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Ethnic Persecution: Definition & Examples

Instructor: Natalie Boyd

Natalie is a teacher and holds an MA in English Education and is in progress on her PhD in psychology.

Ethnic persecution has existed for thousands of years. But what exactly is ethnic persecution? How is it different from genocide, and how does it occur? In this lesson, we'll answer these questions as we take a peek at a few examples of ethnic persecution.

Ethnicity

Think back three months ago. What was your life like? How has it changed since then? If you're like most people, while there are some differences in your life now compared with a few months ago, it is probably not dramatically different.

But in three months during the spring and early summer of 1994, many people in Rwanda had their lives completely changed. It was during that brief period that up to a million people were killed, just based on their ethnicity.

Ethnicity is the culture a person belongs to. This could include their nationality, religion, language, and customs.

Ethnicity is different from race, which is the biologically-determined color of one's skin. Take the Rwandan genocide, for example: the people who were being murdered and the people perpetuating the crimes were the same race, but they were different ethnicities.

What is ethnic persecution? And what forms does it take? Let's explore those questions further.

Ethnic Persecution

The genocide (or mass murder) in Rwanda is an example of ethnic persecution, but it's not the only one. Ethnic persecution is the violation of human rights based on ethnicity. Sadly, this has been a part of human history for thousands of years.

Like the Rwandan genocide, the Nazis in Germany launched ethnic persecution that led to genocide. They targeted many ethnic groups, including the Jews and Roma, or gypsies. Many people of different races, religions, as well as non-ethnic groups (like homosexuals) were sent to prison camps or killed, just for being different.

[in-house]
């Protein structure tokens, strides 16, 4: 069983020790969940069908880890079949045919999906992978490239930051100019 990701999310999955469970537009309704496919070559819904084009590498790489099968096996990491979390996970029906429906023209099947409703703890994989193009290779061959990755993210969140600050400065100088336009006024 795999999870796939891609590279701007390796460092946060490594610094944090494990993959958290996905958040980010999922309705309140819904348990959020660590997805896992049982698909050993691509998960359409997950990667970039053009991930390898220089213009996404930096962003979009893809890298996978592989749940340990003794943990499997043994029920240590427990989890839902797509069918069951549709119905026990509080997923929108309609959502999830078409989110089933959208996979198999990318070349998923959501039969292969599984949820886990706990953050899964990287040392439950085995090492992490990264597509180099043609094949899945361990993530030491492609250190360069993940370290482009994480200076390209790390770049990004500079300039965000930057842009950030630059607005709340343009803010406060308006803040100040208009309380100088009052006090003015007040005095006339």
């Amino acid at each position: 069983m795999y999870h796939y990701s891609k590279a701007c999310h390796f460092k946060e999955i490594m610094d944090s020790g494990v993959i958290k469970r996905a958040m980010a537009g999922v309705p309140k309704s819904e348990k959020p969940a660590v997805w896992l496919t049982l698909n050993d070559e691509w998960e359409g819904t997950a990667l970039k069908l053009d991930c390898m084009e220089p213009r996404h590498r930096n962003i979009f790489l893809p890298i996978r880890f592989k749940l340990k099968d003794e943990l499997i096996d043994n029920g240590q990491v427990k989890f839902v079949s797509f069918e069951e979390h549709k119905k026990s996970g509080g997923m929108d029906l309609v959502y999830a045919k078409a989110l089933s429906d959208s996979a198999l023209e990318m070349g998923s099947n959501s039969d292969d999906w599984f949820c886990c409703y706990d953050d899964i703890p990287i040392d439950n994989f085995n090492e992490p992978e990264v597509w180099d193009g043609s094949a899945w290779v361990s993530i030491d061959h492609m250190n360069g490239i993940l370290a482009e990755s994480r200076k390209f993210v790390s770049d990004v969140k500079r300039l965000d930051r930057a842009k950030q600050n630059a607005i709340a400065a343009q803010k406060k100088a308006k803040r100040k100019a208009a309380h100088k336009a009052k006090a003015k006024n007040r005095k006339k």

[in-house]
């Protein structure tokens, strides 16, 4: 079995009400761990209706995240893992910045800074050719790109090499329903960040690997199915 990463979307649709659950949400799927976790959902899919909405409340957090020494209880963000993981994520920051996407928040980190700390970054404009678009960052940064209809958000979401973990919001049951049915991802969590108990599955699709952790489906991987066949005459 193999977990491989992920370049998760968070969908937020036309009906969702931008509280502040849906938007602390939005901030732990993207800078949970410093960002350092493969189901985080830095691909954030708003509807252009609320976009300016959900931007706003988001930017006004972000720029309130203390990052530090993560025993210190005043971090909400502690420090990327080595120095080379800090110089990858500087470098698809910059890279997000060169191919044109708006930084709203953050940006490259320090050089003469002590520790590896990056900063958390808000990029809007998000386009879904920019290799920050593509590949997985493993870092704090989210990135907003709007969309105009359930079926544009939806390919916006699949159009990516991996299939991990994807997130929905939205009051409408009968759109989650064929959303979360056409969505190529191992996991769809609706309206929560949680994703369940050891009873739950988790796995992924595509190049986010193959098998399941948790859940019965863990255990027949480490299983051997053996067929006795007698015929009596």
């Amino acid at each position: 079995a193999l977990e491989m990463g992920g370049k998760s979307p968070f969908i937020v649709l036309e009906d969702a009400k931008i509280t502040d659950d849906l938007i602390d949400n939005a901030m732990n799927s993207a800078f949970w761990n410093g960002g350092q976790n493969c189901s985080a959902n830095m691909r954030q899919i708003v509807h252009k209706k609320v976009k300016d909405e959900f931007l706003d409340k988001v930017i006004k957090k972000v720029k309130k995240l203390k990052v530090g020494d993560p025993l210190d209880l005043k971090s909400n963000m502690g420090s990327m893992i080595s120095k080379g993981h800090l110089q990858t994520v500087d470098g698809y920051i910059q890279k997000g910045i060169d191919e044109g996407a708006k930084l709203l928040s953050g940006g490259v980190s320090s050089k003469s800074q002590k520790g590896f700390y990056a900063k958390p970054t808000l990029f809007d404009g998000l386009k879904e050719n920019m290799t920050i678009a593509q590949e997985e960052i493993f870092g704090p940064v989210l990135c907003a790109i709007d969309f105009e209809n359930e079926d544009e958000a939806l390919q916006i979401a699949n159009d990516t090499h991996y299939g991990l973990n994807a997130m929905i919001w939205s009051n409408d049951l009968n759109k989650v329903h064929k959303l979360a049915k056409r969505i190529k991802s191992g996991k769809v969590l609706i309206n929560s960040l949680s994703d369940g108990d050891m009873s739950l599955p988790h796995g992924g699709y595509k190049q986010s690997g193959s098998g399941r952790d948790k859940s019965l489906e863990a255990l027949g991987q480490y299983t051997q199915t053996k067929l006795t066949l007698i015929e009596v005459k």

But not all ethnic persecution involves genocide. Remember that genocide is mass murder, but sometimes ethnic persecution doesn't involve murder, though it might still lead to deaths. A good example of this involves the potato famine in Ireland in the mid-1800s. Ireland was under British control at that time, and they grew wheat and oats to export to England, as well as potatoes, which they kept in Ireland to eat.

In 1845, a disease killed most of the potato crop. The British government refused to let the Irish keep wheat and oats to feed themselves, and instead insisted that they continue to export wheat and oats to England. As a result, many Irish died or immigrated to the United States to avoid starving to death.

Even when the Irish immigrated to the United States, they often faced persecution. Once in America, they were seen as less worthy than other groups of citizens. Help wanted ads often included the abbreviation 'N.I.N.A.,' which stood for 'No Irish Need Apply.' In other words, the company wouldn't hire Irish workers.

no irish need apply

Both the British refusal to allow the Irish to keep some of their food crops, and the American discrimination against the Irish, are examples of ethnic persecution that are not genocides.

How It Happens

Like many people, you might be wondering how ethnic persecution, and especially genocide, could happen. A common question people ask is how ordinary humans allow others, like the Nazis, to rise to power and engage in horrible acts of ethnic persecution.

There are some things that often happen near the beginning of an ethnic persecution, which allow the persecution to take root in a society.

1. Classification. The very first stage often involves creating an 'us' and a 'them.' The Nazis talked about how good Germans were different from Jews and Romas. Some of the Hutus in Rwanda created a division between their group and that of the Tutsis. The British saw the Irish as being very different than they were, in part due to the religious distinction of Catholic Ireland and Protestant England.

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